I clenched my jaw and inhaled, pushing it back down. I couldn’t just start a fight with him, and of course this woman wouldn’t just come with me. She didn’t even know my name. What could she do? Have lunch with me, only to go home to him again?

I swallowed and tried one more time. “I’m Eve. I know how this sounds, but you don’t have to let him hit you anymore. You can stay at my house for as long as you need. I’ll protect you.”

My eyes started to water when she didn’t get up.

Adonis chuckled and stood, easily a foot taller than me. He stepped to the side of the table and looked down at the top of my head. “You eighteen?”

I brushed my chocolate hair out of my eyes and met his—cold and lecherous.

Thirty-two malevolent pearls flashed as he spoke. “You really should stop bothering us, miss. Unless you’re interested in—” He arched an eyebrow and flexed his arms as his eyes slithered up and down my body, stopping at my chest with a sneer. A long finger stretched out and flicked the loose collar of my blue V-neck shirt so his nail grazed the skin beneath. “But no. You’re not my type, darling.”

My lungs sucked in air as my body reacted without me. My hand shot up and caught his wrist before he could pull it back. My fingers dug into his skin as my eyes sighted the points next to his elbow and the space just below his right ear where I’d need to hit to make him drop.

His eyes bulged, and he pulled away, but I held on, not wanting to finish it just yet, easily rotating his wrist back and down until his elbow was even with his chin, tendons taut as a bow string.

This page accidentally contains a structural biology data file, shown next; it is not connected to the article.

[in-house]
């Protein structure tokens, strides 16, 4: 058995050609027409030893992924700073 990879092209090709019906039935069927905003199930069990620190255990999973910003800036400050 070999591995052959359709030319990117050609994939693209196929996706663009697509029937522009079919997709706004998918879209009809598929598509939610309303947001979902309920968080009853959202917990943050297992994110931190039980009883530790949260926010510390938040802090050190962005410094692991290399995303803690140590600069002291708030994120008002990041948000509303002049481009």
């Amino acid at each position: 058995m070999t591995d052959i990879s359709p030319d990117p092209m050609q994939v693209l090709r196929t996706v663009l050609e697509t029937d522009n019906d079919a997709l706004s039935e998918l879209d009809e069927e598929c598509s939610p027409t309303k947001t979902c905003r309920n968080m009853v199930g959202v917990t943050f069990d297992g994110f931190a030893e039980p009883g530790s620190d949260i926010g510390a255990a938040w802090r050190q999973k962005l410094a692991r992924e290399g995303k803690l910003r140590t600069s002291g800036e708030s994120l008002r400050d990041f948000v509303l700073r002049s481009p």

He screamed in pain and dropped to his knees, the side of his massive neck pulsing rapidly.

My heart was calm, my breathing steady. I pressed my forefinger deeper into the pressure point on his wrist so every nerve in his body would misfire and make him scream louder.

He thrashed and punched my stomach with his other fist.

I took the hit without showing any of the pain, still holding on to him. He punched again and again. I didn’t try to block any of them. My stomach. My arm. My chest. My chin. The sour tinge of warm iron filled my mouth as blood rolled over my tongue.

Keep hitting. Try to hurt me. Then, when you realize you can’t, that if you ever hit a woman again—women like Ria’s mom—next time I won’t go so easy on you.

He stopped trying and doubled over, panting for breath as I twisted his wrist up to the middle of his back and pressed his cheek into the tile floor with one smooth motion.

His wife knelt next to him. “Please. Please, he didn’t mean it. Let him go.”

I parted my bloody lips in disbelief, eyes searching hers. Why was she still trying to protect him?

Adonis’s free hand whipped out and smacked her. “Call off your dog,” he growled as a spurt of blood fell to the tile floor from his wife’s nose.

A wall crumbled inside of me, and my grip loosened. I let him go. My vision blurred, and everything started to turn blue.

Then it all went black.

“Eve!” A sharp, authoritative voice pushed the darkness back down.

I blinked several times, my arms shaking, and the world came back into focus. Nate and Ria were at my side, Nate’s hands pinning my arms.

I swallowed and felt my heart thump wildly against its cage.

“Eve,” Nate said, softer than before, his chest heaving. I’d never seen him breathe so hard.

I looked up at his red hair and freckles. A fresh layer of sweat soaked the collar of his khaki button-up. He stared at my hands.